"The Finnish affinity with nature demands a counterbalance to the everyday apartment: the summer cottage or Mökki. It is quite true to say the Finnish live their real life in their cottage." - Tapio Periäinen, director of the Finnish Society of Crafts and Design
The Finnish term "Mökki" describes a small cottage by the lake – a quiet retreat surrounded only by nature. Without luxury, reduced to the essential the Mökki traditionally links the urban everyday life to the rural closeness with nature. Far away from civilization at the end of a multi-hour trip from Helsinki lies the Mökki Santara. It is a peaceful place, embedded in the heart of Karelia amidst the endless wilderness of forests and lakes.
Following traditional spatial concepts, the Mökki divides the functions living and cleaning into two separate volumes. Slightly elevated on a connecting platform these volumes open to the southwest, overviewing Lake Santara. The simple, archetypal buildings offer a unique and contemporary interpretation of the Mökki typology. In its closed state, the volumes appear as black, archaic monoliths. The interior contrasts the outward appearance with a light and warm flowing sequence of rooms. White and untreated wooden surfaces divide the kitchen, living and sleeping area into different zones. The exclusive use of regional and sustainable materials emphasizes the site-specific approach. The spruce timber for the Mökki was sourced and dried on location and now provides for the comforting atmosphere, even when it is -30° C outside.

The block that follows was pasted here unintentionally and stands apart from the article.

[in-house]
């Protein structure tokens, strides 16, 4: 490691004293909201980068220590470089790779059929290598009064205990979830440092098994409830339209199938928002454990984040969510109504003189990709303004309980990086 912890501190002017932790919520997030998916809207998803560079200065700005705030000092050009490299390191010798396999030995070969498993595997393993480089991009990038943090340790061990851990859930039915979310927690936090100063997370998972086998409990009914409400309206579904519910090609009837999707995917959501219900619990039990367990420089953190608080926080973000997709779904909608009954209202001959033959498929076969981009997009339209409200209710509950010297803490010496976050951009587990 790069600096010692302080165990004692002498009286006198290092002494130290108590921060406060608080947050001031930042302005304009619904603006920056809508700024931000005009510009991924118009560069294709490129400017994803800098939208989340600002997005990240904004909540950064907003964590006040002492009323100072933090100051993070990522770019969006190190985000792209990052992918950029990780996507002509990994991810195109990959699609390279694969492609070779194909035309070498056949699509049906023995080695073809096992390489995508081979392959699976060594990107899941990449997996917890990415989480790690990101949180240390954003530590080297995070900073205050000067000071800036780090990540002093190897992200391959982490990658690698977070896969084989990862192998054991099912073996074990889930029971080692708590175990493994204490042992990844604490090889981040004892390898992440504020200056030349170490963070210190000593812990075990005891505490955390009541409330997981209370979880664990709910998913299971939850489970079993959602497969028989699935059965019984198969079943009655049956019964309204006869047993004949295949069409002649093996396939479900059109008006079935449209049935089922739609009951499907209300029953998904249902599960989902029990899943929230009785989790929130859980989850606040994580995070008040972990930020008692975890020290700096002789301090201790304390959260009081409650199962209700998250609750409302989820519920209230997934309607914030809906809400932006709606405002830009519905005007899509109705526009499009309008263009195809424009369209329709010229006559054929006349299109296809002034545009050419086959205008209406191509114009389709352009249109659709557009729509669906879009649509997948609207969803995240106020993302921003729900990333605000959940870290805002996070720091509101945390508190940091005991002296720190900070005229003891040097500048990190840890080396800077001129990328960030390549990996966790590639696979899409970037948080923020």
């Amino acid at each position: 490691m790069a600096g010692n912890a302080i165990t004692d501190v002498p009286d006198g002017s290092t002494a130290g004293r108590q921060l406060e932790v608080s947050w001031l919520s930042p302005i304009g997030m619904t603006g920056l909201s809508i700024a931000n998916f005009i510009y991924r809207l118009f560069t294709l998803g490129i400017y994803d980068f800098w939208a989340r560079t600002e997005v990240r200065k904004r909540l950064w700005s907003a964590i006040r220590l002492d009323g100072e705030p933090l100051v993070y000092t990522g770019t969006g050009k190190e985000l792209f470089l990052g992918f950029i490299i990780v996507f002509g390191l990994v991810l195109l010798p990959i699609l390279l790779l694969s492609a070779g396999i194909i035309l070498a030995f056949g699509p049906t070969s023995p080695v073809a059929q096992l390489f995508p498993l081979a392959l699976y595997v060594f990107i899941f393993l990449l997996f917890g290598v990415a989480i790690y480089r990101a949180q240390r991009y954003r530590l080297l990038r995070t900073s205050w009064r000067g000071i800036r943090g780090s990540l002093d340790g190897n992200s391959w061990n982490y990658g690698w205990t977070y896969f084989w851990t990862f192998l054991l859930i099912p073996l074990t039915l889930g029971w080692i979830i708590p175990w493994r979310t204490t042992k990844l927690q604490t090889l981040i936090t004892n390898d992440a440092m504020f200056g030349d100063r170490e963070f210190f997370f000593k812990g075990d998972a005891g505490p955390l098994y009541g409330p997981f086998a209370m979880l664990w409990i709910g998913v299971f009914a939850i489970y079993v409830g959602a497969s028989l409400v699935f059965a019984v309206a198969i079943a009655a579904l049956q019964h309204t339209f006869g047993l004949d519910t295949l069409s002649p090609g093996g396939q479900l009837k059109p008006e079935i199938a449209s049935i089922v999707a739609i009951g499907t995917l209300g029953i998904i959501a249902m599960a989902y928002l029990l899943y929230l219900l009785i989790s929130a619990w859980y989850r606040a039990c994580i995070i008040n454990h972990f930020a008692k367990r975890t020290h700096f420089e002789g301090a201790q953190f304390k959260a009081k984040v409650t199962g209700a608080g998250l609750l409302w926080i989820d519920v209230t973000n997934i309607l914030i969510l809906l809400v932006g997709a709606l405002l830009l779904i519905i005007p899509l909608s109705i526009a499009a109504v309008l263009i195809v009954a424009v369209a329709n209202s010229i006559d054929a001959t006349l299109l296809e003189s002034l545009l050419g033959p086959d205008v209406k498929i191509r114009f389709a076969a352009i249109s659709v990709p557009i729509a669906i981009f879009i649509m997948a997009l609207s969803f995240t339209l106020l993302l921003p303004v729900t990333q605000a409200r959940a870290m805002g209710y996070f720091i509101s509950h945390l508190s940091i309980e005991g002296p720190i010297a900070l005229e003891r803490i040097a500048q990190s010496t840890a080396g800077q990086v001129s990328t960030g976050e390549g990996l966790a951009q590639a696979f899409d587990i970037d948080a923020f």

The prefabrication of the supporting construction elements, as well as the windows, doors and built-in furniture, made it possible to complete the construction of the Mökki Santara in only 8 weeks by a finely tuned team of craftsmen. The beveled siding of the timber frame walls continues on the roof, creating a fifth facade with hidden waterproofing beneath. “Invisible” details such as flush mount sheds and the seamless transition of verge and eaves support the clean, elegant and abstract form of the Mökki. This precise detailing is reflected on the inside as furniture and construction merge. The result of this cautious yet somehow natural approach to design and construction: a gentle architecture for a quiet scenery.